will- haha, sorry about that. I just hope people aren't simply throwing lists of schools together based on general reputation rather than for the quality of individual research programs, and I know that when it comes to condensed matter research, UIUC is one of the best in the country, so it surprised me to see nobody mentioning it (particularly because I recall a number of students mentioning applying to it during last year's application season).

VT- I think it's on the border, esp with MIT. But this isn't universal...give your application your all and make sure you *balance* top programs with good programs. Almost no university outside the top 10-15 has grounds to apply such a filter to its application pool. Why? Because if they only accepted people with top scores, the likelihood that all of those people would attend that school following their admission into the program is extremely low, and the incoming class would wind up much smaller than they intended. Even the top schools know they're sharing first-year candidates with many other top programs, which is why they will often accept twice as many students as they can truly handle for an incoming class.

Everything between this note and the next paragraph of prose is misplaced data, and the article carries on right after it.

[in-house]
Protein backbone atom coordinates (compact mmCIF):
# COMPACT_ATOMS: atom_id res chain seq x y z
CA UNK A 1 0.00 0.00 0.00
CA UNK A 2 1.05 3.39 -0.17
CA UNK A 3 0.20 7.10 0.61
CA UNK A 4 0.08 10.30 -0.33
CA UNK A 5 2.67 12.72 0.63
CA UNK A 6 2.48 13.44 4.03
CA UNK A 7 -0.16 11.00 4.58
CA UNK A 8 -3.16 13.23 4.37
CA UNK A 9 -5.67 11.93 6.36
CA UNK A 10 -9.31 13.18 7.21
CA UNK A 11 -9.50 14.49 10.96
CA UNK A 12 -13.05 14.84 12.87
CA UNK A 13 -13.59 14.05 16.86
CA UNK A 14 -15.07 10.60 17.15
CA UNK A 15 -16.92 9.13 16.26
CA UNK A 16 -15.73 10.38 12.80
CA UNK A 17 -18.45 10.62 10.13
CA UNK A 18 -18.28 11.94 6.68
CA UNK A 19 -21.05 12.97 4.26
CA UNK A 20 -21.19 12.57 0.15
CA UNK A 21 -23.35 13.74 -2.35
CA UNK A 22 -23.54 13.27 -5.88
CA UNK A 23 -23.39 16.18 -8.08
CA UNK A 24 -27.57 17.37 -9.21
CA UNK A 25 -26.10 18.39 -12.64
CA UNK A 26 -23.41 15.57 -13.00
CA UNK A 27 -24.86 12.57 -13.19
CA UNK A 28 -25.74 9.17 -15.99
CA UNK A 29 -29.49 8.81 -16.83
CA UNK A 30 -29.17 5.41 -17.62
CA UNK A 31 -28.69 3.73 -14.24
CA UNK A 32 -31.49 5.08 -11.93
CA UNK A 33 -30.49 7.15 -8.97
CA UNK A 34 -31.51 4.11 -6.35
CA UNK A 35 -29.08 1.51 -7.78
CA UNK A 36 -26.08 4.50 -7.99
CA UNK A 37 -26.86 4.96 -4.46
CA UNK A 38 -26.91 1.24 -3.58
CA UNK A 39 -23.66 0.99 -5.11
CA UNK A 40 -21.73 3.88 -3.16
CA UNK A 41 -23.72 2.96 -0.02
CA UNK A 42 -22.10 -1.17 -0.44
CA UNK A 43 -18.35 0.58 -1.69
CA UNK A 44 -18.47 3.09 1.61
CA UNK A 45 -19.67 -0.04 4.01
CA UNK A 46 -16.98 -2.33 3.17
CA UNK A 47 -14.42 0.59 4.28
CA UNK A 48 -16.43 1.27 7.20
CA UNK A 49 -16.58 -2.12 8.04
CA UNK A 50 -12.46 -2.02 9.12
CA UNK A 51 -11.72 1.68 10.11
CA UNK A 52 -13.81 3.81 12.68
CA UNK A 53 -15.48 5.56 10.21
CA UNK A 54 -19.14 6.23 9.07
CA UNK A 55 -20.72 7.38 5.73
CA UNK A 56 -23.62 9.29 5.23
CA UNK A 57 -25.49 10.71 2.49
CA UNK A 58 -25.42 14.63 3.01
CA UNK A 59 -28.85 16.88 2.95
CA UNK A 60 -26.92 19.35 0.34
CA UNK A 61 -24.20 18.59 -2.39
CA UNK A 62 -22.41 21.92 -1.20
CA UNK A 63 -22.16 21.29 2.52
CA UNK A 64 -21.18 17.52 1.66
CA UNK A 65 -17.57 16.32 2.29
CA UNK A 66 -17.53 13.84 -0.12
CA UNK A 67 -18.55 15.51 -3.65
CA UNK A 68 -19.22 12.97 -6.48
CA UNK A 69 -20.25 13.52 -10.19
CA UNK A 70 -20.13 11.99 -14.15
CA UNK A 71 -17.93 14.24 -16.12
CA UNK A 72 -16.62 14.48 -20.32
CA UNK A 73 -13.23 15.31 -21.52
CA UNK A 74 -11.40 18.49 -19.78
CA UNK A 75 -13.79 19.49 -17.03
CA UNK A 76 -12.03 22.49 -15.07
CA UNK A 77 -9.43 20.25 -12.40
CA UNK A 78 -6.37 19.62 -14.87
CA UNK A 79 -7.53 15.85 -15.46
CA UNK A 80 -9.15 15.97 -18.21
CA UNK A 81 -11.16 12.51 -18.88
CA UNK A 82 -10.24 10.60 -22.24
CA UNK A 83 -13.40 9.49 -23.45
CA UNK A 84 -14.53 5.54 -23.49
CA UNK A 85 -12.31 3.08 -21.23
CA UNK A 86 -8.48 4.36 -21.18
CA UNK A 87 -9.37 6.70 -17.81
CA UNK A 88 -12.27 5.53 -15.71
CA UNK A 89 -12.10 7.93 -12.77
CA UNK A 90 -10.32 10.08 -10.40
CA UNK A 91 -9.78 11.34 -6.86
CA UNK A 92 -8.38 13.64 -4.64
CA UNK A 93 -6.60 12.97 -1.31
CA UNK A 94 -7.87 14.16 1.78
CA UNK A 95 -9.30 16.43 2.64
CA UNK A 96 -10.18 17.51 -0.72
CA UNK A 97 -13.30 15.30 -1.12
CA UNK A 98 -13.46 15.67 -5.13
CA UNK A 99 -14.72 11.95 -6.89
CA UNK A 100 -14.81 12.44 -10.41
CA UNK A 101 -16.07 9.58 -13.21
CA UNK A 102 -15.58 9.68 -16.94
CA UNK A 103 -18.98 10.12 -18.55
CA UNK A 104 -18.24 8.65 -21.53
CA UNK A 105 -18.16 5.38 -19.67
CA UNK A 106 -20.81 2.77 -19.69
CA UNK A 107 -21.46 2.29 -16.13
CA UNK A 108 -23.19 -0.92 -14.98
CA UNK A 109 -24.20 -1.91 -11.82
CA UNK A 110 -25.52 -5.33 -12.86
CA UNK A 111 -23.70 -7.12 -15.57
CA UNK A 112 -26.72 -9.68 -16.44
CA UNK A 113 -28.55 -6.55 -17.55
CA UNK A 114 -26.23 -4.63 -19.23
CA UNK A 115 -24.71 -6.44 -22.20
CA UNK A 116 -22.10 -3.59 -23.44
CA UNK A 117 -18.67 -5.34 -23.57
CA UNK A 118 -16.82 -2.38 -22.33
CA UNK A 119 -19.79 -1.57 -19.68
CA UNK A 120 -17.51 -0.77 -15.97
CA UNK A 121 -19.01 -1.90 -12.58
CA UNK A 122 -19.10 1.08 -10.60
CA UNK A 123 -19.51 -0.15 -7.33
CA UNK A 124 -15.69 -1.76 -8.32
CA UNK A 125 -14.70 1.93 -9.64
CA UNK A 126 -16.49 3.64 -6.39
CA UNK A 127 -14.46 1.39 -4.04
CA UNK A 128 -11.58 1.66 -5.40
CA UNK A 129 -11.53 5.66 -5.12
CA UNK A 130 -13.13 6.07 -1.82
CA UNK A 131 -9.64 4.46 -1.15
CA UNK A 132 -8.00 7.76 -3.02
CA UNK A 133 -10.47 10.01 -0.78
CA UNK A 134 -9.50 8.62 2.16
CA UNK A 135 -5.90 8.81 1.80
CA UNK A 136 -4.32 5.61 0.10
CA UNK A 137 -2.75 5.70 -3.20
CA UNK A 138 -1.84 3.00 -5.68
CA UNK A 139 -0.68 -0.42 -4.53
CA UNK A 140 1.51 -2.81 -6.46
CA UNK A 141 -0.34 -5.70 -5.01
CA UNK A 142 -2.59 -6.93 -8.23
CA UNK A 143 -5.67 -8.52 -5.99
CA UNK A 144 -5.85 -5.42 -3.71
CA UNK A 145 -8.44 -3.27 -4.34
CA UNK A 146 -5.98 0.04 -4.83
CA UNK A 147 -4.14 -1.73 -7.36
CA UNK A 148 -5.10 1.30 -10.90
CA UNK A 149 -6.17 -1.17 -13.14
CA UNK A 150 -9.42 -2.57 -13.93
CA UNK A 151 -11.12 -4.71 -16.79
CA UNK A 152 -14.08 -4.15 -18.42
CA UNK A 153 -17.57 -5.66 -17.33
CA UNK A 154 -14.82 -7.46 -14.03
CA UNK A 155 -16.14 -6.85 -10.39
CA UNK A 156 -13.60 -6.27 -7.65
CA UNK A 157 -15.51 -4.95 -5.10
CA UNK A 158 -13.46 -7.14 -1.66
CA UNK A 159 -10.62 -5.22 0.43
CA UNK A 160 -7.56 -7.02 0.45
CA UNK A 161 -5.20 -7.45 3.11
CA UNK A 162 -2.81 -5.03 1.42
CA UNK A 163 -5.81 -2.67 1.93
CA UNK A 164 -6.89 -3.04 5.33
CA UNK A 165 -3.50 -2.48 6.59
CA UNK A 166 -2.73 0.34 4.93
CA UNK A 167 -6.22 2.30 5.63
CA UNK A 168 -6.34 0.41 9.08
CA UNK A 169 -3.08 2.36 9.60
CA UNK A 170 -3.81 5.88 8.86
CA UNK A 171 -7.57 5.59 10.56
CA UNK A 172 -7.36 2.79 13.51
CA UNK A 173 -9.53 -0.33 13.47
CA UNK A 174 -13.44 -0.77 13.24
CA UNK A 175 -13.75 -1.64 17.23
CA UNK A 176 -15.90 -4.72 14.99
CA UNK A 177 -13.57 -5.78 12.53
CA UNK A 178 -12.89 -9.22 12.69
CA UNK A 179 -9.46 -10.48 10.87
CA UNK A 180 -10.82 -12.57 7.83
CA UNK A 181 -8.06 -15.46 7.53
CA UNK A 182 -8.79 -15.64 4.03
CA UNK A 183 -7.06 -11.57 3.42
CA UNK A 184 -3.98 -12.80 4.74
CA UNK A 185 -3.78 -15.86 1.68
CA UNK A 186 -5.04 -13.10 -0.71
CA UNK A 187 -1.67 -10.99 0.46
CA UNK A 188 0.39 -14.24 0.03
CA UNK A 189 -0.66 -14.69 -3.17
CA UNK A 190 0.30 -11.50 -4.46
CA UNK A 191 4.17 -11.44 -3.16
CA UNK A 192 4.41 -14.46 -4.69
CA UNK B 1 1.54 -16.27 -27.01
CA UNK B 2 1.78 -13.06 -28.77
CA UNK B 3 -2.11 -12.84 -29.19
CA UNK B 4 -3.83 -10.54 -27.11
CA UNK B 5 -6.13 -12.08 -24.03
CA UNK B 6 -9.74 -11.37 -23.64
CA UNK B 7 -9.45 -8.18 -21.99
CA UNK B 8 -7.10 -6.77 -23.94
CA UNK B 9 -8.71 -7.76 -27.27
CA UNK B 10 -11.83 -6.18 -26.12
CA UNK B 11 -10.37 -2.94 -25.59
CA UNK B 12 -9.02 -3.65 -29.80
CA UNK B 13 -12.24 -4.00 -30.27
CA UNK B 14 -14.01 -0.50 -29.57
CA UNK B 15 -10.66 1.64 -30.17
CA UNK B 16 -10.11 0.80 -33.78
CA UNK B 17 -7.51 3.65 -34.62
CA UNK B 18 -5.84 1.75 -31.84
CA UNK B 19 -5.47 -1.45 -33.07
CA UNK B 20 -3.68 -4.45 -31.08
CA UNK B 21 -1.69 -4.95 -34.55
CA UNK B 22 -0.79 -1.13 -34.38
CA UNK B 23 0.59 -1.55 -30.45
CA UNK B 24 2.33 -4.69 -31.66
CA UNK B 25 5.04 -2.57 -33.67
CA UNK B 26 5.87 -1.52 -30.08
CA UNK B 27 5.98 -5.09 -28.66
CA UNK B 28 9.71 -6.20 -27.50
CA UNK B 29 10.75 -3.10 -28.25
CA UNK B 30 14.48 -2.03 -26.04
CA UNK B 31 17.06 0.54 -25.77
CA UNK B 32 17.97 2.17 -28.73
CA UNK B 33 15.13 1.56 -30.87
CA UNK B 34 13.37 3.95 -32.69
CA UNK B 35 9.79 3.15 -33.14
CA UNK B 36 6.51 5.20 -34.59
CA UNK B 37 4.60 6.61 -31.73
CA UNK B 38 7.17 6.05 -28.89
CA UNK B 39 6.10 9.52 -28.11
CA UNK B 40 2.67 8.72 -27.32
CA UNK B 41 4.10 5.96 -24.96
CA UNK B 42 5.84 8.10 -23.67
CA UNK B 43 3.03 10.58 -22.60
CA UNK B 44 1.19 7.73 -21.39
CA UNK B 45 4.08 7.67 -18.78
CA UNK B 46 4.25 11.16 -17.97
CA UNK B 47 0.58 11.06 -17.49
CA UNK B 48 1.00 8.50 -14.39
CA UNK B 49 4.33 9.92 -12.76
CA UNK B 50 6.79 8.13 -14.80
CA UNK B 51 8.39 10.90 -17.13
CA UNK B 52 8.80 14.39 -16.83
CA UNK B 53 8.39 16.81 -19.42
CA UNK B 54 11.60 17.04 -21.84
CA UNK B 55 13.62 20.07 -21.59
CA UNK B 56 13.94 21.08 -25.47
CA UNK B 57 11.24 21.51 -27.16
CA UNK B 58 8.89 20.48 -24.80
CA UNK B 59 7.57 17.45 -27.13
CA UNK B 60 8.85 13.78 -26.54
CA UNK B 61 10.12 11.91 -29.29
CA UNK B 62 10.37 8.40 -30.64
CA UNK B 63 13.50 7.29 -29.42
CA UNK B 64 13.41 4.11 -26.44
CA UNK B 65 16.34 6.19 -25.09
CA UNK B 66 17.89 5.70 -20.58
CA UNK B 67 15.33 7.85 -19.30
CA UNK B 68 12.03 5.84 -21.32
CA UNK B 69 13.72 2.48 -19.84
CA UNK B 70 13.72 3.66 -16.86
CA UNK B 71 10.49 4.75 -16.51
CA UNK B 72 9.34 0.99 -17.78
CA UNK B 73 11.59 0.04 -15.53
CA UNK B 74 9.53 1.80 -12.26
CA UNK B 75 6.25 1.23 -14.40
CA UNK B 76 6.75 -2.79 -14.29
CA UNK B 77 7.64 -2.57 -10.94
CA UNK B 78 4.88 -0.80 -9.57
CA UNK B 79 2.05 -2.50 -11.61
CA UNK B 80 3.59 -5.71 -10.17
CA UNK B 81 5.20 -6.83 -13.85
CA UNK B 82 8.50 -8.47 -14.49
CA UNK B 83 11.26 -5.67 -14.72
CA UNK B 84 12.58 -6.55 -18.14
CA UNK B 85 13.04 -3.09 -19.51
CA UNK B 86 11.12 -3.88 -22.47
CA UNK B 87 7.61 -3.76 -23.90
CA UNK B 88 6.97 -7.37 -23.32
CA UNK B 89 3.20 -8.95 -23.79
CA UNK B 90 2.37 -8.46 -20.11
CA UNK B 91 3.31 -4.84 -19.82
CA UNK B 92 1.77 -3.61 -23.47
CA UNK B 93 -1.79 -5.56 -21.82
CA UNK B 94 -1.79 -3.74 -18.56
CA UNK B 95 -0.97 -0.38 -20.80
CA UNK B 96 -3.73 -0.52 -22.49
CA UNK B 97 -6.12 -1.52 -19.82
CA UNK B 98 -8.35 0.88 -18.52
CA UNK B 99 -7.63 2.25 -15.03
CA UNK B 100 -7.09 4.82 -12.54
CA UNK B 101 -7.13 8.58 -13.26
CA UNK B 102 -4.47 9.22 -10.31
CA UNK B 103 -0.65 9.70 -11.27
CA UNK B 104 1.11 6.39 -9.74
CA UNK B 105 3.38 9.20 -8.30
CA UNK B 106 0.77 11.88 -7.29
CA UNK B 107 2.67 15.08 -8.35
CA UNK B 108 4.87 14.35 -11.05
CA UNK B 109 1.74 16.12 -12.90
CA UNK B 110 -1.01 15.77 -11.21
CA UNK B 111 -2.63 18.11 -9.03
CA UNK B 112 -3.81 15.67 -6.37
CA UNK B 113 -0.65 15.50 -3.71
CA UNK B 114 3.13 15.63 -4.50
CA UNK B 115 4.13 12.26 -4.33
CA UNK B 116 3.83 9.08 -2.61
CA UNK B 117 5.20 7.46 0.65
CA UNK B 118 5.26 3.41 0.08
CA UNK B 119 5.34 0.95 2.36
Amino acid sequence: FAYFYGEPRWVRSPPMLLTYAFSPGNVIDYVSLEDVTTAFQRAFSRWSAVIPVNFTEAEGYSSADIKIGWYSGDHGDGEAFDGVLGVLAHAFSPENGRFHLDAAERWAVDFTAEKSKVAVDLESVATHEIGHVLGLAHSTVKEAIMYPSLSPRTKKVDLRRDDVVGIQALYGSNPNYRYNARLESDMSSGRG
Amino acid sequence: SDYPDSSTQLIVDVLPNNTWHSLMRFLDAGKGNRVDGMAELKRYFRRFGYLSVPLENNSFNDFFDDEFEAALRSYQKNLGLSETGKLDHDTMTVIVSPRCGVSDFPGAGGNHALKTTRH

VT
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Postby VT » Sun Nov 18, 2007 12:58 am

MIT sucks!

@grae313,
I was talking about courses like QFT, string theory and non equilibrium stat mech, coz these classes are usually offered to MIT undergrads( I saw this in MIT opencourse ware!!

Your math must be coool too!goodluck.

VT
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Postby VT » Sun Nov 18, 2007 2:12 pm

I am having a hard time writing my CV. do any of you know of any resources that i can look up on to get an idea on how we write a CV? I did this when i aplied for a summer internship. Will the similar format work for gradaute application too!

Any help will be greatly appreciated!
Thanks

VT
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Postby VT » Sun Nov 18, 2007 4:13 pm

Ok I figured it out!
GOOGLE!

mathlete
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Postby mathlete » Sun Nov 18, 2007 11:51 pm